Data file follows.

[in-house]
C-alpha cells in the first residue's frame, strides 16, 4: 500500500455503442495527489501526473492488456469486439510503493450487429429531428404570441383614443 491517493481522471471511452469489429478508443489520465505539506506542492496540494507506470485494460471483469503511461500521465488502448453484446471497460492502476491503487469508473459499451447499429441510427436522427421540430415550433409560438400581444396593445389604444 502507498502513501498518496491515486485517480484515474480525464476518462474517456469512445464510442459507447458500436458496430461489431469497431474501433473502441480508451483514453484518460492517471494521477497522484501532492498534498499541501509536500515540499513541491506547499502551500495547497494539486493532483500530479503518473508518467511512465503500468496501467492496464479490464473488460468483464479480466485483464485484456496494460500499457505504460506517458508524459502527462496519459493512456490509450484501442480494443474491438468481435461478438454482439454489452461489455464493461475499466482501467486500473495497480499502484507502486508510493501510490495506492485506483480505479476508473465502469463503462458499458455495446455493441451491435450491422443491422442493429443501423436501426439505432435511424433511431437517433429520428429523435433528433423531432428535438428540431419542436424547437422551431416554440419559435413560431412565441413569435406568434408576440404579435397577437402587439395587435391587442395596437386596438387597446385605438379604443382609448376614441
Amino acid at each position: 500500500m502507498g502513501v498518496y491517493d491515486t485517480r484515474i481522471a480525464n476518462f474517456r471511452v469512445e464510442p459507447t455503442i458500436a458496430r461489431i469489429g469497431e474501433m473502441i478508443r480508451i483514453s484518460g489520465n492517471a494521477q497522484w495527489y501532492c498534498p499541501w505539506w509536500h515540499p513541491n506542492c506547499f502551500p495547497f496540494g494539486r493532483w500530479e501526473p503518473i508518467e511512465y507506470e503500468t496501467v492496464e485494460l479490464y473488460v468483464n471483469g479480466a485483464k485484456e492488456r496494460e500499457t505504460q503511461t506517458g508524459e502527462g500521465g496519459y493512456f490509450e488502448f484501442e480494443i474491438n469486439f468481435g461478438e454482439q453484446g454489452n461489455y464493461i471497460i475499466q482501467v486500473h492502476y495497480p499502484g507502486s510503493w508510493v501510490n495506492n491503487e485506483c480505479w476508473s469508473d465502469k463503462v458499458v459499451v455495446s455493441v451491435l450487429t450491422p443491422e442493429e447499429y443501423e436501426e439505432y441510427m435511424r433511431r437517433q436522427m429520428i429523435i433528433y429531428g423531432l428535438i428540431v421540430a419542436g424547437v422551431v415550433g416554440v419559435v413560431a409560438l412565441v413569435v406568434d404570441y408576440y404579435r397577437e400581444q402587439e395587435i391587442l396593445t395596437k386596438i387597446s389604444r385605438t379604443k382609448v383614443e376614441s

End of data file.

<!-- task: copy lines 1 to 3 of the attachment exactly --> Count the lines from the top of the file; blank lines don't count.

[in-house]
C-alpha cells in the first residue's frame, strides 16, 4: 500500500455503442495527489501526473492488456469486439510503493450487429429531428404570441383614443 491517493481522471471511452469489429478508443489520465505539506506542492496540494507506470485494460471483469503511461500521465488502448453484446471497460492502476491503487469508473459499451447499429441510427436522427421540430415550433409560438400581444396593445389604444 502507498502513501498518496491515486485517480484515474480525464476518462474517456469512445464510442459507447458500436458496430461489431469497431474501433473502441480508451483514453484518460492517471494521477497522484501532492498534498499541501509536500515540499513541491506547499502551500495547497494539486493532483500530479503518473508518467511512465503500468496501467492496464479490464473488460468483464479480466485483464485484456496494460500499457505504460506517458508524459502527462496519459493512456490509450484501442480494443474491438468481435461478438454482439454489452461489455464493461475499466482501467486500473495497480499502484507502486508510493501510490495506492485506483480505479476508473465502469463503462458499458455495446455493441451491435450491422443491422442493429443501423436501426439505432435511424433511431437517433429520428429523435433528433423531432428535438428540431419542436424547437422551431416554440419559435413560431412565441413569435406568434408576440404579435397577437402587439395587435391587442395596437386596438387597446385605438379604443382609448376614441
Amino acid at each position: 500500500m502507498g502513501v498518496y491517493d491515486t485517480r484515474i481522471a480525464n476518462f474517456r471511452v469512445e464510442p459507447t455503442i458500436a458496430r461489431i469489429g469497431e474501433m473502441i478508443r480508451i483514453s484518460g489520465n492517471a494521477q497522484w495527489y501532492c498534498p499541501w505539506w509536500h515540499p513541491n506542492c506547499f502551500p495547497f496540494g494539486r493532483w500530479e501526473p503518473i508518467e511512465y507506470e503500468t496501467v492496464e485494460l479490464y473488460v468483464n471483469g479480466a485483464k485484456e492488456r496494460e500499457t505504460q503511461t506517458g508524459e502527462g500521465g496519459y493512456f490509450e488502448f484501442e480494443i474491438n469486439f468481435g461478438e454482439q453484446g454489452n461489455y464493461i471497460i475499466q482501467v486500473h492502476y495497480p499502484g507502486s510503493w508510493v501510490n495506492n491503487e485506483c480505479w476508473s469508473d465502469k463503462v458499458v459499451v455495446s455493441v451491435l450487429t450491422p443491422e442493429e447499429y443501423e436501426e439505432y441510427m435511424r433511431r437517433q436522427m429520428i429523435i433528433y429531428g423531432l428535438i428540431v421540430a419542436g424547437v422551431v415550433g416554440v419559435v413560431a409560438l412565441v413569435v406568434d404570441y408576440y404579435r397577437e400581444q402587439e395587435i391587442l396593445t395596437k386596438i387597446s389604444r385605438t379604443k382609448v383614443e376614441s